Also, why exclude the US from this discussion? Surely it became the world’s biggest economy and only superpower by being a low-tax economy built on the principles of Adam Smith.

    It may be the case that some economies thrive while having high taxes but the experience of previous Labour governments in the UK does not bode well. The argument was won when Margaret Thatcher came to power, reduced the size of the state and the Labour Party was only able to return to power by embracing most of her thinking.

    I would like the next general election to be a debate about the merits of high tax, Scandinavian-style economies vis-a-vis low tax, economically liberal ones, but I don’t expect any clear arguments from any of the main parties on the subject.

  3. Michael Bristol

    UK economy can absorb higher taxes | Left Foot Forward http://bit.ly/16Bw6r

  4. Roger

    Rory – I am not at all sure that the US ‘became the world’s biggest economy and only superpower by being a low-tax economy built on the principles of Adam Smith’.

    Firstly the Adam Smith beloved of free market ideologues is not necessarily the same as the real Adam Smith.

    Secondly the US was for at least its first 70-years a low tax economy primarily because for most of that period it eschewed all those expensive budget items like having a real army or navy, a national bank and national debt or much in the way of a federal government at all.

    However historically this was because it had no serious enemies on the same continent and not because of any anachronistic devotion to free market principles.

    On two big issues – tariffs and slavery – it was in fact a very long way indeed from what was to become classical liberal orthodoxy.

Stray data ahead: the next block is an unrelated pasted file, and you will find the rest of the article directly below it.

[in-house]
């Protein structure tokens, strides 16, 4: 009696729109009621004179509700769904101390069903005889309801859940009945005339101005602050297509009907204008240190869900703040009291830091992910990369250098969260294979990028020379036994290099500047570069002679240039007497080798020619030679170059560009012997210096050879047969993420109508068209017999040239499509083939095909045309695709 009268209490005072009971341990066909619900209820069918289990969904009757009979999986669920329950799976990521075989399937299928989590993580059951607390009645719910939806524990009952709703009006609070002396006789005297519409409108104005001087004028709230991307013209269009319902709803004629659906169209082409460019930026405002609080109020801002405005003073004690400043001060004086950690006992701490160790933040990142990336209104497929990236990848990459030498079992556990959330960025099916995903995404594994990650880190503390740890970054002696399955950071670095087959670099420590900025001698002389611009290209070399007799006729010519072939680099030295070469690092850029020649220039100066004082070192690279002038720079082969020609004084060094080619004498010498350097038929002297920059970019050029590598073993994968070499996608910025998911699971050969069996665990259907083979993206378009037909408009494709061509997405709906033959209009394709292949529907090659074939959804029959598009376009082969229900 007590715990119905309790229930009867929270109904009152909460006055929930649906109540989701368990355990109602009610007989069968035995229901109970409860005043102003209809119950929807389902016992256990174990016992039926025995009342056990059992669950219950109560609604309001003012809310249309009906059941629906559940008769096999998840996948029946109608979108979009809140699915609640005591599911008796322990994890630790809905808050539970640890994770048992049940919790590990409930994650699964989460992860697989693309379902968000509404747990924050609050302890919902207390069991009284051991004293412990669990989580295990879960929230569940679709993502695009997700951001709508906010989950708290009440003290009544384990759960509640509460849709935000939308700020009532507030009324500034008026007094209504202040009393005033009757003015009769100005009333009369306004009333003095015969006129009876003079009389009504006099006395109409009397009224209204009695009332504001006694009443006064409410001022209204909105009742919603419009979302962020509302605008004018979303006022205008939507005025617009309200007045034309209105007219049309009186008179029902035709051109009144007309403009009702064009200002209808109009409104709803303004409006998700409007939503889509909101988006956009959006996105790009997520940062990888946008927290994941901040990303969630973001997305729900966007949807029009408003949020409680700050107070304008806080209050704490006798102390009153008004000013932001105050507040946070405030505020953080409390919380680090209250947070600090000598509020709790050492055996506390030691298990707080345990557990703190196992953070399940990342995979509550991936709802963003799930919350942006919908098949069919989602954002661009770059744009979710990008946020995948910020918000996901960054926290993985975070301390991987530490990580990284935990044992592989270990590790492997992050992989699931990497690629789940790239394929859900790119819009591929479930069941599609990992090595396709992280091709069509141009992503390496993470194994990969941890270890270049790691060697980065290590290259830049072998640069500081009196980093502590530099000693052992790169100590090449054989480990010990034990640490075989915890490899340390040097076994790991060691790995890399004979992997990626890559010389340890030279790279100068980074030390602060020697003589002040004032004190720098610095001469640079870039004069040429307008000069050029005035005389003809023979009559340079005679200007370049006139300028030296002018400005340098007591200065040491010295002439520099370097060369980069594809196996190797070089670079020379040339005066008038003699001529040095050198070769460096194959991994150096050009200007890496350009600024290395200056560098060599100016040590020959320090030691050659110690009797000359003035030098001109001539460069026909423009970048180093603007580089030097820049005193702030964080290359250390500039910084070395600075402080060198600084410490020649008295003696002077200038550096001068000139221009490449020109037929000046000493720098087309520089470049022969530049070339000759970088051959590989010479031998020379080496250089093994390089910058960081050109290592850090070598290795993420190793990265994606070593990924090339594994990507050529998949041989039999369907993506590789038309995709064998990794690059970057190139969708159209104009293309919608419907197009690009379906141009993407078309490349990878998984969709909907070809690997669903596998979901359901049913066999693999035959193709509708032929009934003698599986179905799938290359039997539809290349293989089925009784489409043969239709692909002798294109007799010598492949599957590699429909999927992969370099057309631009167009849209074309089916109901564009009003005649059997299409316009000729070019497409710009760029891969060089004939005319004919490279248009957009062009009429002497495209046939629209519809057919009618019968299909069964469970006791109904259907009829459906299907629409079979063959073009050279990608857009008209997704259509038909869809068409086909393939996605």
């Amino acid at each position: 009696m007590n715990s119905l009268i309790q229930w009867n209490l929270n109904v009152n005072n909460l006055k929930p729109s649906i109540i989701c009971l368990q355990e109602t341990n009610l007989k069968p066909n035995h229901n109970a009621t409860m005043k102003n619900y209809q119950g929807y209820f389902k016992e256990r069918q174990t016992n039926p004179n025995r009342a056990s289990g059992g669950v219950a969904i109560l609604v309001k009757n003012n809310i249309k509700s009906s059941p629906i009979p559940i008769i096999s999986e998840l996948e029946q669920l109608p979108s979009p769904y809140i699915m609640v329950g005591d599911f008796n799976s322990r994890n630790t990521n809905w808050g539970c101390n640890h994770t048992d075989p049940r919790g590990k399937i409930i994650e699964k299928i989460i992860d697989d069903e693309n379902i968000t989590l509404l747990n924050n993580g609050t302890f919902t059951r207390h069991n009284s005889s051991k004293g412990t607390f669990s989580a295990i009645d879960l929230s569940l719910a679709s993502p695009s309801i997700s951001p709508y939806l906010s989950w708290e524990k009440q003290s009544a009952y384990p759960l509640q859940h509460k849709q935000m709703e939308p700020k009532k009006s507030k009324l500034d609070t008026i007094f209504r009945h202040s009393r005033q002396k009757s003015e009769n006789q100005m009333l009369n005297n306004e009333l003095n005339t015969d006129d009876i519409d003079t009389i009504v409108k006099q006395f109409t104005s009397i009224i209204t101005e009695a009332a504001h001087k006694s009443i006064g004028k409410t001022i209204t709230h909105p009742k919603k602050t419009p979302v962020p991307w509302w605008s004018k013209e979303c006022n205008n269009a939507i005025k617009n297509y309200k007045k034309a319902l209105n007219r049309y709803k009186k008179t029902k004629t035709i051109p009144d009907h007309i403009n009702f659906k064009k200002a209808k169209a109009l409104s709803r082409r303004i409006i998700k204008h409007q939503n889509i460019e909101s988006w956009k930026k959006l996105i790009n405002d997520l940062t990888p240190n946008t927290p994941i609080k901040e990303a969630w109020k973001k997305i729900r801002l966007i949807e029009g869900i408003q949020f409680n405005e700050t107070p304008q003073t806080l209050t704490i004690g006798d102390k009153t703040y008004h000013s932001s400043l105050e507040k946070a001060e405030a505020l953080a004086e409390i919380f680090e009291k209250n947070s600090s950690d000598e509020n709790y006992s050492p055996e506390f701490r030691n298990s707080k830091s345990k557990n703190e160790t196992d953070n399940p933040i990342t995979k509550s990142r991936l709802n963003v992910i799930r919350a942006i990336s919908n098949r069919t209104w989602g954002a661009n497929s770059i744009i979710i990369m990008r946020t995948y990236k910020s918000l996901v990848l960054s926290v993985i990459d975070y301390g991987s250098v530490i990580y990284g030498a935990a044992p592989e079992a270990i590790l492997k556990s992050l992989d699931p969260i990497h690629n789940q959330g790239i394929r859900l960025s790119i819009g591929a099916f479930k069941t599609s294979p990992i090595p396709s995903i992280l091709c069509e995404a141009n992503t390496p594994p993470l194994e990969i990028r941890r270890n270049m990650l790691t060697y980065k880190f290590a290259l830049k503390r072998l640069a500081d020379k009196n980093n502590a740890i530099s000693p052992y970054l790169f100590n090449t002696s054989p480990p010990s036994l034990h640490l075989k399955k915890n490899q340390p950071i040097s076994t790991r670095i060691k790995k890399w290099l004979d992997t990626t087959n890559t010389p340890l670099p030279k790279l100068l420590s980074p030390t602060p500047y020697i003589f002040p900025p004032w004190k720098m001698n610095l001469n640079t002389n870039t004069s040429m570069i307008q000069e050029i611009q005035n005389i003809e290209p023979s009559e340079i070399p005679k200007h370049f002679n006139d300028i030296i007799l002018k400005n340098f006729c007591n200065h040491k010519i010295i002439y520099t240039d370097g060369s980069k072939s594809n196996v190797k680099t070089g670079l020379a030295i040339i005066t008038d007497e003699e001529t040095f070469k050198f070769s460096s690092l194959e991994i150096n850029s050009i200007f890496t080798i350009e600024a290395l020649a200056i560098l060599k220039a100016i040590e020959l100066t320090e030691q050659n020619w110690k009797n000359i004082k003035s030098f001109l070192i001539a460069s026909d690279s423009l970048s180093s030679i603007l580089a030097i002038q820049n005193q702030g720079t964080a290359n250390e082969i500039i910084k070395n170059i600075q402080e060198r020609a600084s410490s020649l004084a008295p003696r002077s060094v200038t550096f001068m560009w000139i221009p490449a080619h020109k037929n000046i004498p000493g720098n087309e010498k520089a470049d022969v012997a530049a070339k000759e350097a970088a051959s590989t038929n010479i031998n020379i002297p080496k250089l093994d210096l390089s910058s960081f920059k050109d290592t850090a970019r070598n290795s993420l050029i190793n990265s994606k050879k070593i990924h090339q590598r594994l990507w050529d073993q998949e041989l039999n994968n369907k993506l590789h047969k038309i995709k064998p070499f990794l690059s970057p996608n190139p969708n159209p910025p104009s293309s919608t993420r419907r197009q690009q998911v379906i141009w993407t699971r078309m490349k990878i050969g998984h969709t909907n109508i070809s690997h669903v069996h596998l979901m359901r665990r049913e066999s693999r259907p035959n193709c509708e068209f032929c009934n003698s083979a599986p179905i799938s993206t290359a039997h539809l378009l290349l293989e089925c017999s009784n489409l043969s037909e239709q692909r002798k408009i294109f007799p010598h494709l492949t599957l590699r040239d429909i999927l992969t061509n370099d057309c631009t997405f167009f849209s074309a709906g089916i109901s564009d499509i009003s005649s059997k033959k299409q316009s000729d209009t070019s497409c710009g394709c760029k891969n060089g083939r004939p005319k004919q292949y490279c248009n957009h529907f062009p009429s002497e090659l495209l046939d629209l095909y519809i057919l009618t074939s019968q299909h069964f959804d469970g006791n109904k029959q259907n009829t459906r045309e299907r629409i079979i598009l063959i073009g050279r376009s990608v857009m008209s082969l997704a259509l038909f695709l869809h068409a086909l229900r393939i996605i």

As the perennial debates on the national bank and currency reform that filled the nineteenth century show classical liberal theory was by no means as dominant as you would expect.

    After the civil war the US became something a lot closer to a ‘normal’ nation state but even so was still able to get by with a ridiculously tiny army and navy at a time when every state in continental Europe was putting every able bodied male into uniform.

    The spoils system being so obviously indefensible and corrupt also placed real limits on the development of continental style bureaucracy at either federal or state level.

    I’d be inclined to ascribe America’s remarkable growth rates before 1914 primarily due to its combination of extraordinarily cheap and easily available natural resources, its protectionist tariff policies and last but not least to the vital role the Atlantic slave trade played in fostering primitive capitalist accumulation.

    After 1914 it benefited hugely from being able to finance Europe’s wars while expending far less of its own blood and treasure in them tahn any of the other major belligerents.

    Had America’s founding fathers and their successors really read Smith and consistently adopted ‘true’ classical liberal policies throughout history then I suspect they’d still be an isolationist agrarian republic restricted to the eastern seaboard.

  5. Rory

    I think Adam Smith basically invented free-market economics as we understand them and I do not think America would be the world’s only superpower if it had the same economic policies as Scandinavia.